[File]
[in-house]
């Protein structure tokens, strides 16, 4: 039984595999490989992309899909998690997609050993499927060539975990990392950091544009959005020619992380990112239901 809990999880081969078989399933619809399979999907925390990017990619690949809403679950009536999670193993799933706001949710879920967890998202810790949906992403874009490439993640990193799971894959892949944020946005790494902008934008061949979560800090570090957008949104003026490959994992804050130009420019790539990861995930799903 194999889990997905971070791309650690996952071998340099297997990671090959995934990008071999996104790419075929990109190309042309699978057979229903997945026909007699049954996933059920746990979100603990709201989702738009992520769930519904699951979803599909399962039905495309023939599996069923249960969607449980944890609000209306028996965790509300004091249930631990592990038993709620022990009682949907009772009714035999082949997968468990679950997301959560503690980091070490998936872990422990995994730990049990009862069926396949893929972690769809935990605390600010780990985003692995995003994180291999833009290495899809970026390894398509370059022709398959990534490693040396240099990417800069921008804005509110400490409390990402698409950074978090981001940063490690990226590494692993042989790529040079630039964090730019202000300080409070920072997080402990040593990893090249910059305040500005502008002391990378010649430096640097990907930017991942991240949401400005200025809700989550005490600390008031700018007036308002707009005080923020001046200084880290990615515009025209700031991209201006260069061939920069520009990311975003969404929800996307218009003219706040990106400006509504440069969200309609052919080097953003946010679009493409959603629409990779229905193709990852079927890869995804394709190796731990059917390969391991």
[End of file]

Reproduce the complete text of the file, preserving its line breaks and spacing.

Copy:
[in-house]
């Protein structure tokens, strides 16, 4: 039984595999490989992309899909998690997609050993499927060539975990990392950091544009959005020619992380990112239901 809990999880081969078989399933619809399979999907925390990017990619690949809403679950009536999670193993799933706001949710879920967890998202810790949906992403874009490439993640990193799971894959892949944020946005790494902008934008061949979560800090570090957008949104003026490959994992804050130009420019790539990861995930799903 194999889990997905971070791309650690996952071998340099297997990671090959995934990008071999996104790419075929990109190309042309699978057979229903997945026909007699049954996933059920746990979100603990709201989702738009992520769930519904699951979803599909399962039905495309023939599996069923249960969607449980944890609000209306028996965790509300004091249930631990592990038993709620022990009682949907009772009714035999082949997968468990679950997301959560503690980091070490998936872990422990995994730990049990009862069926396949893929972690769809935990605390600010780990985003692995995003994180291999833009290495899809970026390894398509370059022709398959990534490693040396240099990417800069921008804005509110400490409390990402698409950074978090981001940063490690990226590494692993042989790529040079630039964090730019202000300080409070920072997080402990040593990893090249910059305040500005502008002391990378010649430096640097990907930017991942991240949401400005200025809700989550005490600390008031700018007036308002707009005080923020001046200084880290990615515009025209700031991209201006260069061939920069520009990311975003969404929800996307218009003219706040990106400006509504440069969200309609052919080097953003946010679009493409959603629409990779229905193709990852079927890869995804394709190796731990059917390969391991």